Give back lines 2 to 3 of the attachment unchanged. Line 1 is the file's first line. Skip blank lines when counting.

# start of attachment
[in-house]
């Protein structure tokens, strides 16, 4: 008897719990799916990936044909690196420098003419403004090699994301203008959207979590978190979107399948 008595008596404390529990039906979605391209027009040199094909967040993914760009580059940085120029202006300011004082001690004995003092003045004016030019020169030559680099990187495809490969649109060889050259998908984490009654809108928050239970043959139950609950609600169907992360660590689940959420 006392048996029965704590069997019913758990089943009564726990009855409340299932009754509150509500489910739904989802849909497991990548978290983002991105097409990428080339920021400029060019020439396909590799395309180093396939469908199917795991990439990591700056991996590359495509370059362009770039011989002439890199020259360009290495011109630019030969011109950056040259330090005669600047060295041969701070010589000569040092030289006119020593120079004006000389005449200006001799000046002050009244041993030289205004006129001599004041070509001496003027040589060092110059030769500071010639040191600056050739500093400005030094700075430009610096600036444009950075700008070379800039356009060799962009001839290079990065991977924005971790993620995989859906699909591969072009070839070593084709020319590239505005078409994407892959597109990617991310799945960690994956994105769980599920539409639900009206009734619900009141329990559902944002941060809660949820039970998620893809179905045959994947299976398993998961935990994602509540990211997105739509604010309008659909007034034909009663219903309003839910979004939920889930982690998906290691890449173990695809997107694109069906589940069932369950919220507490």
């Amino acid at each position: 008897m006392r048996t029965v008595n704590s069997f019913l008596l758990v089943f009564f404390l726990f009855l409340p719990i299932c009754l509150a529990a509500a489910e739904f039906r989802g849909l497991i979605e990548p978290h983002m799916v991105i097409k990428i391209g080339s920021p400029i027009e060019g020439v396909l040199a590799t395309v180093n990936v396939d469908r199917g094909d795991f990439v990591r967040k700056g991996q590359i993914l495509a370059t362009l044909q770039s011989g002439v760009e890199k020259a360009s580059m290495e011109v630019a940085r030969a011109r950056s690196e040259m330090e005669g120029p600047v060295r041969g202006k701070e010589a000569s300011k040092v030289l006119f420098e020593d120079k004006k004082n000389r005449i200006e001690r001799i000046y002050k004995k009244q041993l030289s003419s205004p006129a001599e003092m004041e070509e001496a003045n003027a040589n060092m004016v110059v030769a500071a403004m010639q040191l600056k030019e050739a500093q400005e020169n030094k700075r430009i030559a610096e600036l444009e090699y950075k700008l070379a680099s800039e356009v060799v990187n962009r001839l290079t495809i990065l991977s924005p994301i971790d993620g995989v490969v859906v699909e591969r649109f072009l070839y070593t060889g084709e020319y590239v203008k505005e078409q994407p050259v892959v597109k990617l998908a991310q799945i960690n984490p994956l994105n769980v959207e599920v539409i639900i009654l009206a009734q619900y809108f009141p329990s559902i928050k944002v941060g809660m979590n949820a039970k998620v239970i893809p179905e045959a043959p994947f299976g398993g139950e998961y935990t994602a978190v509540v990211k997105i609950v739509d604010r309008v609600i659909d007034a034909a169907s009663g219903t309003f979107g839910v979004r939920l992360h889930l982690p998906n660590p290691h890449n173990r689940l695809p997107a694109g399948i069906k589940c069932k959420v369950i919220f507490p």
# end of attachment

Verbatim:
């Protein structure tokens, strides 16, 4: 008897719990799916990936044909690196420098003419403004090699994301203008959207979590978190979107399948 008595008596404390529990039906979605391209027009040199094909967040993914760009580059940085120029202006300011004082001690004995003092003045004016030019020169030559680099990187495809490969649109060889050259998908984490009654809108928050239970043959139950609950609600169907992360660590689940959420 006392048996029965704590069997019913758990089943009564726990009855409340299932009754509150509500489910739904989802849909497991990548978290983002991105097409990428080339920021400029060019020439396909590799395309180093396939469908199917795991990439990591700056991996590359495509370059362009770039011989002439890199020259360009290495011109630019030969011109950056040259330090005669600047060295041969701070010589000569040092030289006119020593120079004006000389005449200006001799000046002050009244041993030289205004006129001599004041070509001496003027040589060092110059030769500071010639040191600056050739500093400005030094700075430009610096600036444009950075700008070379800039356009060799962009001839290079990065991977924005971790993620995989859906699909591969072009070839070593084709020319590239505005078409994407892959597109990617991310799945960690994956994105769980599920539409639900009206009734619900009141329990559902944002941060809660949820039970998620893809179905045959994947299976398993998961935990994602509540990211997105739509604010309008659909007034034909009663219903309003839910979004939920889930982690998906290691890449173990695809997107694109069906589940069932369950919220507490």
């Amino acid at each position: 008897m006392r048996t029965v008595n704590s069997f019913l008596l758990v089943f009564f404390l726990f009855l409340p719990i299932c009754l509150a529990a509500a489910e739904f039906r989802g849909l497991i979605e990548p978290h983002m799916v991105i097409k990428i391209g080339s920021p400029i027009e060019g020439v396909l040199a590799t395309v180093n990936v396939d469908r199917g094909d795991f990439v990591r967040k700056g991996q590359i993914l495509a370059t362009l044909q770039s011989g002439v760009e890199k020259a360009s580059m290495e011109v630019a940085r030969a011109r950056s690196e040259m330090e005669g120029p600047v060295r041969g202006k701070e010589a000569s300011k040092v030289l006119f420098e020593d120079k004006k004082n000389r005449i200006e001690r001799i000046y002050k004995k009244q041993l030289s003419s205004p006129a001599e003092m004041e070509e001496a003045n003027a040589n060092m004016v110059v030769a500071a403004m010639q040191l600056k030019e050739a500093q400005e020169n030094k700075r430009i030559a610096e600036l444009e090699y950075k700008l070379a680099s800039e356009v060799v990187n962009r001839l290079t495809i990065l991977s924005p994301i971790d993620g995989v490969v859906v699909e591969r649109f072009l070839y070593t060889g084709e020319y590239v203008k505005e078409q994407p050259v892959v597109k990617l998908a991310q799945i960690n984490p994956l994105n769980v959207e599920v539409i639900i009654l009206a009734q619900y809108f009141p329990s559902i928050k944002v941060g809660m979590n949820a039970k998620v239970i893809p179905e045959a043959p994947f299976g398993g139950e998961y935990t994602a978190v509540v990211k997105i609950v739509d604010r309008v609600i659909d007034a034909a169907s009663g219903t309003f979107g839910v979004r939920l992360h889930l982690p998906n660590p290691h890449n173990r689940l695809p997107a694109g399948i069906k589940c069932k959420v369950i919220f507490p």